I’m beginning to learn you. I know now that you will not sleep unless it is in your rocker-sleeper. You prefer soft movement over stillness. You prefer white noise over quiet. And you like to feel the energy of someone close to you as you fall asleep. So here I am, my love.
Here I am sitting next to you, browsing my Facebook feed and realizing for the first time today (it’s 1 p.m.) that it’s International Women’s Day. Prior to your arrival, there’s no way on earth I would have forgotten about this day. Surely I’d be celebrating the fierce women I love and admire all day long, and I’d be dressed in red from head to toe.
But Noah, I’m not wearing red today. I’m wearing a nursing bra and the same outfit I had on yesterday, even though it’s covered in spit up, and yes, maybe a little poop. I don’t look bold and beautiful, and I don’t quite feel that way either. Lord knows what I feel anymore. I feel tired and anxious and frustrated and joyful and grateful and madly in love. Since giving birth to you just three weeks ago, I’ve felt more emotion than I ever knew my heart and body could contain.
All this feeling makes me want to write, and so today, on International Women’s Day, here are a few heart-truths I want you to know:
- My dad, your Grandpa, rarely noticed me as a child unless I stood out. This is because a terrible disease, the disease of addiction, stole most of his awareness. So as his daughter, I had to work extra hard to make sure he saw me. And when you have to work hard to be noticed, it doesn’t feel like love.
- All that anyone ever wants in life is love. But sometimes we confuse love with other things, and this confusion, if it gets deep enough, can destroy us.
- Well into my twenties I was still trying to impress my alcoholic father, and also, the unattainable men I dated. I spent my money on dying my hair, on the latest styles and brand names, on make-up, on gym memberships, on tanning booths—on any and all things related to appearances. When I worked out, I stared at a picture of Jessica Alba on my phone. She was my hero. She had the “perfect body.” And that’s what I admired in a woman more than anything else…her looks. I envied them. I wanted them. I thought they would make me happy.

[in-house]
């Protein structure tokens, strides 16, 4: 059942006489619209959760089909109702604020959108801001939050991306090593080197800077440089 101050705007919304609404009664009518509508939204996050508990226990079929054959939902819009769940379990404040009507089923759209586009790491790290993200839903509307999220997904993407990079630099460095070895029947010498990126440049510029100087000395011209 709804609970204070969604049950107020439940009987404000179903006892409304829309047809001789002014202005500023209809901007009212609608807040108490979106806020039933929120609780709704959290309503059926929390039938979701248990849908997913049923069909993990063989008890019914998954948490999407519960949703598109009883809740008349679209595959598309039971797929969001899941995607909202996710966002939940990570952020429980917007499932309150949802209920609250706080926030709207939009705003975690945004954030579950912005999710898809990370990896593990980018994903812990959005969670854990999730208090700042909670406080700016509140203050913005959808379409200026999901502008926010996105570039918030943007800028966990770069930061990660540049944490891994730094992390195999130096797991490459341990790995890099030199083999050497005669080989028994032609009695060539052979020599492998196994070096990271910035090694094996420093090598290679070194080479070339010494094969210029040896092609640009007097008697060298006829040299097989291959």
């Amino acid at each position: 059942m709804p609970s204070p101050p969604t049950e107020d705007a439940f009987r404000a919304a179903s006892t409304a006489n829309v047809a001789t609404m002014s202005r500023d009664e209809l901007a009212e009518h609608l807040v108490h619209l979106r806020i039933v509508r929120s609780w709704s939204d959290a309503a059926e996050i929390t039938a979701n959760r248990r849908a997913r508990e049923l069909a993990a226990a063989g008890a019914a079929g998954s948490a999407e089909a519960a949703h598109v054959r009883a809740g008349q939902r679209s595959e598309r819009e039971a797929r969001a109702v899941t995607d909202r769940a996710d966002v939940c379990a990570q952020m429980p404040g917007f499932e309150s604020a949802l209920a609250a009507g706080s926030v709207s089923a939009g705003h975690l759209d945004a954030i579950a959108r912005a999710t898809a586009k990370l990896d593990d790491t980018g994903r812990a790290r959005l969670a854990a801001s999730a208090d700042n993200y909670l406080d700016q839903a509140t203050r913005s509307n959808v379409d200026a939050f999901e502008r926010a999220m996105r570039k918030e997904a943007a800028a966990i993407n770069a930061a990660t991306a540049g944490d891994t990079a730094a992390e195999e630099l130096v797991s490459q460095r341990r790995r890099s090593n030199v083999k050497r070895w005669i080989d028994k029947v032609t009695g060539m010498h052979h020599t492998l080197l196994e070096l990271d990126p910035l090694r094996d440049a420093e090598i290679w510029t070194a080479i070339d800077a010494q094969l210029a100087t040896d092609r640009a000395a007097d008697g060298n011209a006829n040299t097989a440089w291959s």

- I was wrong.
- Now in my thirties, my ideas about powerful women are changing.
- I know a woman who creates aw-inspiring storms. Nothing is still and everything is wild when she steps on stage. Her poetry and music and dance moves us in ways we try to name. But we can never quite name them, because her inspiration is beyond this world. It’s beyond us. She’s my hero.
- I know a woman who battled depression, and she isn’t afraid to talk about it. She’s my hero.
- I know a woman who survived the unthinkable, and who has every reason to hate the world. But every day, she chooses love. She’s my hero.
- I know a woman who continued to write even though her writing was too much for some people. When it came to being liked or being healed, she chose writing over applause. She chose herself. She’s my hero.
- I know a woman who loves another woman and who came out even though it could hurt her career (and did, initially). She is my hero.
- I know a woman whose poetry is changing the world. She’s my hero.
- I know a woman who makes time for playing the drums at night, even when there is no time at all. She’s my hero.
- I know a woman who was relentlessly bullied by her opponent, but who never sunk down to his level. She is my hero.
- Noah, this list might go on forever. Because women are oceans, and I’ve only just now started looking beneath the surface. In other women and inside of myself.
- The deeper I look, the more majestic the colors are: vulnerability, resilience, creativity, courage.
- Noah, I hope you will always know where real beauty and power and heroism reside.
- Deep inside a woman’s soul.
Your Ocean of a Mother